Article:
Academic choice provision in an urban elementary school classroom: An examination of the factors and processes that lead to growth in teaching and learning

by Denton, Paula C

Abstract (Summary)
Researchers, theoreticians, and teacher educators often treat the strategy of providing students with choices related to their curriculum as a simple one and individual studies generally consider only a few variables. In practice choice provision is a complex strategy that cannot be isolated from the institutional and instructional contexts within which it is utilized and many teachers do not use it well or often. This dissertation describes an analytical action research case study designed to provide a holistic, in-depth examination of the contexts, processes, structures, and outcomes of academic choice provision for a fourth grade teacher, Ann, and her students as they developed their use of this strategy over one school year. In order to address practical problems of choice provision as they arose and to support the teacher in her development of expertise with this strategy, the researcher worked as a supporter, and facilitator for the teacher and structured interactions with her based upon Stringer's (1999) look, think, act cycle for action research. This process was documented through classroom observations, interviews with the teacher and students, and collection of documents. Data were analyzed using Strauss and Corbin's (1998) methods for developing grounded theory. An inter-related set of contextual factors influenced the nature of Ann's work and its outcomes as well as her interpretations of key concepts related to academic choice provision. These factors included (a)� time pressures, (b)� high stakes testing, (c)� required curricula, (d)� students' prior knowledge, and (e)� teacher support. Ann's development of academic choice was characterized by her efforts to find and enact an optimal balance between student and teacher input into the curriculum within contextual pressures that worked both for and against such a balance. Within this central theme Ann grappled with (a)� treating academic choice as peripheral versus integral to the curriculum, (b)� focusing on student products versus student learning processes, and (c)� nurturing student dependence versus independence. Choice provision was associated with a high degree of student engagement including enjoyment, on task behavior, and increased individual initiative.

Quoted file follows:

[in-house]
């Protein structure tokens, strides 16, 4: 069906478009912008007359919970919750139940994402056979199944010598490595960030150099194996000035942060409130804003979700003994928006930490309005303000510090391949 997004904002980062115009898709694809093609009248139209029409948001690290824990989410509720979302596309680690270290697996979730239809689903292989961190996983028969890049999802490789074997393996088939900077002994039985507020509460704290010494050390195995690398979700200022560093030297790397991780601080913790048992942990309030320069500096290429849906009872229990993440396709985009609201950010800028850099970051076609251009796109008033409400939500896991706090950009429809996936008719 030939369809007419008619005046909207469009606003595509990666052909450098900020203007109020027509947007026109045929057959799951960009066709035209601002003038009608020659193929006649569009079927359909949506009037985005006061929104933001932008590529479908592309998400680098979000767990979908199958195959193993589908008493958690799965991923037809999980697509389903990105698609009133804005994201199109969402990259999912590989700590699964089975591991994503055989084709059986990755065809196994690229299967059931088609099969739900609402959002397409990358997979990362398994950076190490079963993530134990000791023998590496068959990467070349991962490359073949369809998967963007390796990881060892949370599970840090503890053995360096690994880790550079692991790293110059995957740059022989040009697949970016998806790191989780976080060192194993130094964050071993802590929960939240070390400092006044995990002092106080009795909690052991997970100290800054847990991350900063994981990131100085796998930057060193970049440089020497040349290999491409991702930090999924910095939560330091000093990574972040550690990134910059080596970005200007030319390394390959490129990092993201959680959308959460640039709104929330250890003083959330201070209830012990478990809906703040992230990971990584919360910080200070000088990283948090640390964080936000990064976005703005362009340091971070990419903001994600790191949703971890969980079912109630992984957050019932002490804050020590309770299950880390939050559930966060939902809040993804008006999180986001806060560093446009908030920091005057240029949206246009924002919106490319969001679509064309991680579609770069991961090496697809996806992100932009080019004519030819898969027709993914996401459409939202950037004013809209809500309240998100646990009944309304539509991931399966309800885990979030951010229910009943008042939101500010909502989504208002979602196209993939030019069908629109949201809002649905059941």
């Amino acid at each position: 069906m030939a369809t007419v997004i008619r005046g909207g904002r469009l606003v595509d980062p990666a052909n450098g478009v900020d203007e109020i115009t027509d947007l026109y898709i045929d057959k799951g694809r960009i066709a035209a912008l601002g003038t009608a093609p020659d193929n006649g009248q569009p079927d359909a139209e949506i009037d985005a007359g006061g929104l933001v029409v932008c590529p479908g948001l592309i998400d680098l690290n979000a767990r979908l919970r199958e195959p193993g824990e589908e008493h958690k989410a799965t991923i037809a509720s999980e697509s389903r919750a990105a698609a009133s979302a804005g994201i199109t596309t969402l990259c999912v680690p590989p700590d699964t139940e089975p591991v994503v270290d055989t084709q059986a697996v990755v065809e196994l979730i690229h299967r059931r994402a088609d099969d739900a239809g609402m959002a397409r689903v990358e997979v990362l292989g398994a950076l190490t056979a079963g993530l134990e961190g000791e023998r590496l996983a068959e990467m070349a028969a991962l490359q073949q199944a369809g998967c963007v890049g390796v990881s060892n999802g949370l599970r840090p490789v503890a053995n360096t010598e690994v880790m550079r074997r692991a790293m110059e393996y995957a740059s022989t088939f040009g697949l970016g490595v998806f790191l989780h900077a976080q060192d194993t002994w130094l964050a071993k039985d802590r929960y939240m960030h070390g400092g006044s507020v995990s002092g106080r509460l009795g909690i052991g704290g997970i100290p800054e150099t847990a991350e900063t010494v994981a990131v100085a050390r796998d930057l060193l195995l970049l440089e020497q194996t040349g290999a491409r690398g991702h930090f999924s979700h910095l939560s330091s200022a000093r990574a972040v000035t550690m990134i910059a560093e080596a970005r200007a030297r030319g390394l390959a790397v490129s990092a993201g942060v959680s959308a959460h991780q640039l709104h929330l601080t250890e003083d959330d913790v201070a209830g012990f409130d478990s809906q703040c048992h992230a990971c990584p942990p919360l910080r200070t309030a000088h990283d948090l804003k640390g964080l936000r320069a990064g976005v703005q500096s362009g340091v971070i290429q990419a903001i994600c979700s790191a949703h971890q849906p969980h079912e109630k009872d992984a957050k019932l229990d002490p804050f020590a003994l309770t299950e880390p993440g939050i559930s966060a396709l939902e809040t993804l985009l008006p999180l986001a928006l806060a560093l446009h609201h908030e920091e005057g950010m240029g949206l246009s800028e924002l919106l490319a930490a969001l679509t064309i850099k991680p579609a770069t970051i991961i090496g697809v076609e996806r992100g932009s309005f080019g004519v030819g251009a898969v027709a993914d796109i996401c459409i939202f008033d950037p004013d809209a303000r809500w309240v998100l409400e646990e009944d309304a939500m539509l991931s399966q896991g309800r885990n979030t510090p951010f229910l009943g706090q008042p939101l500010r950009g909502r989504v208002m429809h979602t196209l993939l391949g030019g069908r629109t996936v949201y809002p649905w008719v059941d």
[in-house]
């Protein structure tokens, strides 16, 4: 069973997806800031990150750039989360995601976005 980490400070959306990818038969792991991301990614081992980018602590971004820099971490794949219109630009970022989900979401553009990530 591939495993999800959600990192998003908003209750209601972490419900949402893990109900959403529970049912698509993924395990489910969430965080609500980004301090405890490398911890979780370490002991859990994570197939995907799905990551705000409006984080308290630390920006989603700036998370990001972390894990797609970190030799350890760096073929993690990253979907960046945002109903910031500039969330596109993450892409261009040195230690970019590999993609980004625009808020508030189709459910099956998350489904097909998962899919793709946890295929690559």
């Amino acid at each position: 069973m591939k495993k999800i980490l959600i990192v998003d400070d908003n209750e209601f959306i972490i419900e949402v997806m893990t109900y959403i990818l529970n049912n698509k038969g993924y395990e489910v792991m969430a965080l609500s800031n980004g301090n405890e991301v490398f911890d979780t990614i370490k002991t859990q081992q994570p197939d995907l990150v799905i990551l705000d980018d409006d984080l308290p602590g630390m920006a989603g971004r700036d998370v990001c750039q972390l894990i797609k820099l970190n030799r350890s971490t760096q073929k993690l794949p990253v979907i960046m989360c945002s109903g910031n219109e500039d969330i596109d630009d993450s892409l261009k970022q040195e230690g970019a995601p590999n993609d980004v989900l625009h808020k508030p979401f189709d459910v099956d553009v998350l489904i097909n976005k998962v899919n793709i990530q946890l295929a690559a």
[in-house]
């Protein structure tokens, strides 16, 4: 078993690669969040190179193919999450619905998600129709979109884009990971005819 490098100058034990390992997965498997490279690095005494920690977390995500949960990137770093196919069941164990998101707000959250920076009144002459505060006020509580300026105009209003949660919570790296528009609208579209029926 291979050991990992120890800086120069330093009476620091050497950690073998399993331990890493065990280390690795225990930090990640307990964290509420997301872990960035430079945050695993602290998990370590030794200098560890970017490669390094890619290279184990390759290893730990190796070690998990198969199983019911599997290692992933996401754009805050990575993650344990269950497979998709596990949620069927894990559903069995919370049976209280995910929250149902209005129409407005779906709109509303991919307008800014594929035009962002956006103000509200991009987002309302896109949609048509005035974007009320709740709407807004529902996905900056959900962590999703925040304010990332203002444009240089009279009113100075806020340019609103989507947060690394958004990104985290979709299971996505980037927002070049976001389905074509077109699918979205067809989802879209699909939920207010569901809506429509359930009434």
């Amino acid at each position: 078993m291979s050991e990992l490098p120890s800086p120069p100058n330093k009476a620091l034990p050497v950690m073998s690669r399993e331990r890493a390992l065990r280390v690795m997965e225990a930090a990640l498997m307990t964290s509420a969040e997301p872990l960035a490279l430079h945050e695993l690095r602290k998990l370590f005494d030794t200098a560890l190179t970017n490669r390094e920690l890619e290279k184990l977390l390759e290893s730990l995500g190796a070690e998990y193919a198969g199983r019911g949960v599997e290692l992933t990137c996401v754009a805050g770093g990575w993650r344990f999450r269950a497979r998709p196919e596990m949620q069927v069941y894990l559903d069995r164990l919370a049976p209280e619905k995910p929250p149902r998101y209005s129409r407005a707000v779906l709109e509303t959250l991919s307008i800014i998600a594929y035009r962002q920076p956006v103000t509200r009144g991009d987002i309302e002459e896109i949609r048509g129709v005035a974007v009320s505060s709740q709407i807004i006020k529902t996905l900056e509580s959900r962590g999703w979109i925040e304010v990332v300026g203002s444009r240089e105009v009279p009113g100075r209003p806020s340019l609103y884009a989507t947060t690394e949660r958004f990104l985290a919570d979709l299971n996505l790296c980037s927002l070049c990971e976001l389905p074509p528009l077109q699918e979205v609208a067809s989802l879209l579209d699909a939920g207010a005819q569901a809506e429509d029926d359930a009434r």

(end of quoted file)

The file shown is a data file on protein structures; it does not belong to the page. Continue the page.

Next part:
Bibliographical Information:


School:University of Massachusetts Amherst

School Location:USA - Massachusetts

Source Type:Master's Thesis



Date of Publication:01/01/2005

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